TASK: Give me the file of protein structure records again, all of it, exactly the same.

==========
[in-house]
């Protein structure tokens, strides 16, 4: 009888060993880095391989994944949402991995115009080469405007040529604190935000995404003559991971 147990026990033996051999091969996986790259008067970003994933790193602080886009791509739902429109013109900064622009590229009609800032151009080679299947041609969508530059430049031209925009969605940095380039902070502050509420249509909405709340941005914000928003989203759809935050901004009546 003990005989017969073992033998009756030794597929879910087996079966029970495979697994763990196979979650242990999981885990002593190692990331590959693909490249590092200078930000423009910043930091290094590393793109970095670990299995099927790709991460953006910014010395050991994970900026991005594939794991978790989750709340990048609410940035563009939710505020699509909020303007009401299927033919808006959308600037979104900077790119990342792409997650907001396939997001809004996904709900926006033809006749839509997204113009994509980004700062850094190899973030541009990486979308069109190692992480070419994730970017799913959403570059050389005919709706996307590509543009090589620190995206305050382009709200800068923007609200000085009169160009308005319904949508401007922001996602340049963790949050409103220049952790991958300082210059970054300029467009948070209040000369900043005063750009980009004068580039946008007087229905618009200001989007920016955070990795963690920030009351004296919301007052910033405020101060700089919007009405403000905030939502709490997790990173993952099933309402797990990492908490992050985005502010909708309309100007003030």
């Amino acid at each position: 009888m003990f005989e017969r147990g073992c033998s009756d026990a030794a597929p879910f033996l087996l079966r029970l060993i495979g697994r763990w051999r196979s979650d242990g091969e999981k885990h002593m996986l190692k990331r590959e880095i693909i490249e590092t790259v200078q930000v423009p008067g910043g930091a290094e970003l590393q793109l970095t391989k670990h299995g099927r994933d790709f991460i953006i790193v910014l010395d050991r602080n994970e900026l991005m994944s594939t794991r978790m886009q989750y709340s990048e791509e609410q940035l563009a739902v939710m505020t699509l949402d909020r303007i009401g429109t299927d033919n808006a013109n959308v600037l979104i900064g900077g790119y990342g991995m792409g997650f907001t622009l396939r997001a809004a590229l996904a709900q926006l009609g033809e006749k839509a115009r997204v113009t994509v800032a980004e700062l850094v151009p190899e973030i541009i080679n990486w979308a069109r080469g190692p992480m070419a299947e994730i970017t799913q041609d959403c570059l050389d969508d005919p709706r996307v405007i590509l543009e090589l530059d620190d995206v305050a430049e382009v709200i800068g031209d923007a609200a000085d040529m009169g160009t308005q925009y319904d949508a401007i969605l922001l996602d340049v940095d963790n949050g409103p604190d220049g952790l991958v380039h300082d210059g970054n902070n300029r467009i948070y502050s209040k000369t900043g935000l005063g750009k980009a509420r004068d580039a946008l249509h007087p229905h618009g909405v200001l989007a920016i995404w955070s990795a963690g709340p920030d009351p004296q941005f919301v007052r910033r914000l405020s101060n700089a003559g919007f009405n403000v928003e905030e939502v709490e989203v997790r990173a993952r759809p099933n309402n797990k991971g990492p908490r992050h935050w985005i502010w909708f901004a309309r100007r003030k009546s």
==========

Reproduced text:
[in-house]
């Protein structure tokens, strides 16, 4: 009888060993880095391989994944949402991995115009080469405007040529604190935000995404003559991971 147990026990033996051999091969996986790259008067970003994933790193602080886009791509739902429109013109900064622009590229009609800032151009080679299947041609969508530059430049031209925009969605940095380039902070502050509420249509909405709340941005914000928003989203759809935050901004009546 003990005989017969073992033998009756030794597929879910087996079966029970495979697994763990196979979650242990999981885990002593190692990331590959693909490249590092200078930000423009910043930091290094590393793109970095670990299995099927790709991460953006910014010395050991994970900026991005594939794991978790989750709340990048609410940035563009939710505020699509909020303007009401299927033919808006959308600037979104900077790119990342792409997650907001396939997001809004996904709900926006033809006749839509997204113009994509980004700062850094190899973030541009990486979308069109190692992480070419994730970017799913959403570059050389005919709706996307590509543009090589620190995206305050382009709200800068923007609200000085009169160009308005319904949508401007922001996602340049963790949050409103220049952790991958300082210059970054300029467009948070209040000369900043005063750009980009004068580039946008007087229905618009200001989007920016955070990795963690920030009351004296919301007052910033405020101060700089919007009405403000905030939502709490997790990173993952099933309402797990990492908490992050985005502010909708309309100007003030």
């Amino acid at each position: 009888m003990f005989e017969r147990g073992c033998s009756d026990a030794a597929p879910f033996l087996l079966r029970l060993i495979g697994r763990w051999r196979s979650d242990g091969e999981k885990h002593m996986l190692k990331r590959e880095i693909i490249e590092t790259v200078q930000v423009p008067g910043g930091a290094e970003l590393q793109l970095t391989k670990h299995g099927r994933d790709f991460i953006i790193v910014l010395d050991r602080n994970e900026l991005m994944s594939t794991r978790m886009q989750y709340s990048e791509e609410q940035l563009a739902v939710m505020t699509l949402d909020r303007i009401g429109t299927d033919n808006a013109n959308v600037l979104i900064g900077g790119y990342g991995m792409g997650f907001t622009l396939r997001a809004a590229l996904a709900q926006l009609g033809e006749k839509a115009r997204v113009t994509v800032a980004e700062l850094v151009p190899e973030i541009i080679n990486w979308a069109r080469g190692p992480m070419a299947e994730i970017t799913q041609d959403c570059l050389d969508d005919p709706r996307v405007i590509l543009e090589l530059d620190d995206v305050a430049e382009v709200i800068g031209d923007a609200a000085d040529m009169g160009t308005q925009y319904d949508a401007i969605l922001l996602d340049v940095d963790n949050g409103p604190d220049g952790l991958v380039h300082d210059g970054n902070n300029r467009i948070y502050s209040k000369t900043g935000l005063g750009k980009a509420r004068d580039a946008l249509h007087p229905h618009g909405v200001l989007a920016i995404w955070s990795a963690g709340p920030d009351p004296q941005f919301v007052r910033r914000l405020s101060n700089a003559g919007f009405n403000v928003e905030e939502v709490e989203v997790r990173a993952r759809p099933n309402n797990k991971g990492p908490r992050h935050w985005i502010w909708f901004a309309r100007r003030k009546s």